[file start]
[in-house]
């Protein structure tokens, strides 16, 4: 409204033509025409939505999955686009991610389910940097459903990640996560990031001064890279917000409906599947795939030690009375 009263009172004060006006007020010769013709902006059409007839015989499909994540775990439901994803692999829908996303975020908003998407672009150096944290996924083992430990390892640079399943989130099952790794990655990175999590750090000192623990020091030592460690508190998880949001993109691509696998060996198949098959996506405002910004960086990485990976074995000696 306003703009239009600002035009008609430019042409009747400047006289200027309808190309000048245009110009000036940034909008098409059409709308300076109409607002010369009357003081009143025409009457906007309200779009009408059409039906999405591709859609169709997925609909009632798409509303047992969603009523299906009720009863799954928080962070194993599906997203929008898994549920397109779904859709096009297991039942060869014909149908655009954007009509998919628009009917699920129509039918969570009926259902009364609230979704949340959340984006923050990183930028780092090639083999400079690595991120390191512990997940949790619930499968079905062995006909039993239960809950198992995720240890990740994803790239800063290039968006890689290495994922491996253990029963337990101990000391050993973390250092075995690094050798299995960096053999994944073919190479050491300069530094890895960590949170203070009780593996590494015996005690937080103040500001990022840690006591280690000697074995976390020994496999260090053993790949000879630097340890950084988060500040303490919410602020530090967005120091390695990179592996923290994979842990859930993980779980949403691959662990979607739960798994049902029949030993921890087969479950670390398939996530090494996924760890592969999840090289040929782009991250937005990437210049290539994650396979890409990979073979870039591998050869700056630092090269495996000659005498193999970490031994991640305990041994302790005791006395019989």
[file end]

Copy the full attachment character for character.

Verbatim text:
[in-house]
């Protein structure tokens, strides 16, 4: 409204033509025409939505999955686009991610389910940097459903990640996560990031001064890279917000409906599947795939030690009375 009263009172004060006006007020010769013709902006059409007839015989499909994540775990439901994803692999829908996303975020908003998407672009150096944290996924083992430990390892640079399943989130099952790794990655990175999590750090000192623990020091030592460690508190998880949001993109691509696998060996198949098959996506405002910004960086990485990976074995000696 306003703009239009600002035009008609430019042409009747400047006289200027309808190309000048245009110009000036940034909008098409059409709308300076109409607002010369009357003081009143025409009457906007309200779009009408059409039906999405591709859609169709997925609909009632798409509303047992969603009523299906009720009863799954928080962070194993599906997203929008898994549920397109779904859709096009297991039942060869014909149908655009954007009509998919628009009917699920129509039918969570009926259902009364609230979704949340959340984006923050990183930028780092090639083999400079690595991120390191512990997940949790619930499968079905062995006909039993239960809950198992995720240890990740994803790239800063290039968006890689290495994922491996253990029963337990101990000391050993973390250092075995690094050798299995960096053999994944073919190479050491300069530094890895960590949170203070009780593996590494015996005690937080103040500001990022840690006591280690000697074995976390020994496999260090053993790949000879630097340890950084988060500040303490919410602020530090967005120091390695990179592996923290994979842990859930993980779980949403691959662990979607739960798994049902029949030993921890087969479950670390398939996530090494996924760890592969999840090289040929782009991250937005990437210049290539994650396979890409990979073979870039591998050869700056630092090269495996000659005498193999970490031994991640305990041994302790005791006395019989």